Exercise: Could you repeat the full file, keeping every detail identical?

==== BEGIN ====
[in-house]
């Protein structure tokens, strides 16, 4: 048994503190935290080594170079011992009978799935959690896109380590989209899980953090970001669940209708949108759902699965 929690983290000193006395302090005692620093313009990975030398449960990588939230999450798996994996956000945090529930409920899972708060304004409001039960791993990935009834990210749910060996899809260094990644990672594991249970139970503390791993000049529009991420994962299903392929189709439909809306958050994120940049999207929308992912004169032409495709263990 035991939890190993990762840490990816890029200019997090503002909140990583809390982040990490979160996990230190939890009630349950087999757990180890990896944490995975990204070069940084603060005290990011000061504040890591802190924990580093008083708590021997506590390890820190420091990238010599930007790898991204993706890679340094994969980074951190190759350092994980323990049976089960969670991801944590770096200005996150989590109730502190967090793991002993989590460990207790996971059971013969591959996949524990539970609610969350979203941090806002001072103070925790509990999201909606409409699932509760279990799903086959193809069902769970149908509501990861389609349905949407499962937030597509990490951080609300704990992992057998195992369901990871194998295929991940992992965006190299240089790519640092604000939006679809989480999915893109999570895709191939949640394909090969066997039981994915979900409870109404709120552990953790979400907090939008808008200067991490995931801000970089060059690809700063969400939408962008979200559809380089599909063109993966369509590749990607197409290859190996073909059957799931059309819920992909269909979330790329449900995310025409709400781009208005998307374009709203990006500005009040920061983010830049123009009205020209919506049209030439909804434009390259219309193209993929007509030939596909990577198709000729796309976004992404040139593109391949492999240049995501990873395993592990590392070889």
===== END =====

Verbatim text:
[in-house]
């Protein structure tokens, strides 16, 4: 048994503190935290080594170079011992009978799935959690896109380590989209899980953090970001669940209708949108759902699965 929690983290000193006395302090005692620093313009990975030398449960990588939230999450798996994996956000945090529930409920899972708060304004409001039960791993990935009834990210749910060996899809260094990644990672594991249970139970503390791993000049529009991420994962299903392929189709439909809306958050994120940049999207929308992912004169032409495709263990 035991939890190993990762840490990816890029200019997090503002909140990583809390982040990490979160996990230190939890009630349950087999757990180890990896944490995975990204070069940084603060005290990011000061504040890591802190924990580093008083708590021997506590390890820190420091990238010599930007790898991204993706890679340094994969980074951190190759350092994980323990049976089960969670991801944590770096200005996150989590109730502190967090793991002993989590460990207790996971059971013969591959996949524990539970609610969350979203941090806002001072103070925790509990999201909606409409699932509760279990799903086959193809069902769970149908509501990861389609349905949407499962937030597509990490951080609300704990992992057998195992369901990871194998295929991940992992965006190299240089790519640092604000939006679809989480999915893109999570895709191939949640394909090969066997039981994915979900409870109404709120552990953790979400907090939008808008200067991490995931801000970089060059690809700063969400939408962008979200559809380089599909063109993966369509590749990607197409290859190996073909059957799931059309819920992909269909979330790329449900995310025409709400781009208005998307374009709203990006500005009040920061983010830049123009009205020209919506049209030439909804434009390259219309193209993929007509030939596909990577198709000729796309976004992404040139593109391949492999240049995501990873395993592990590392070889």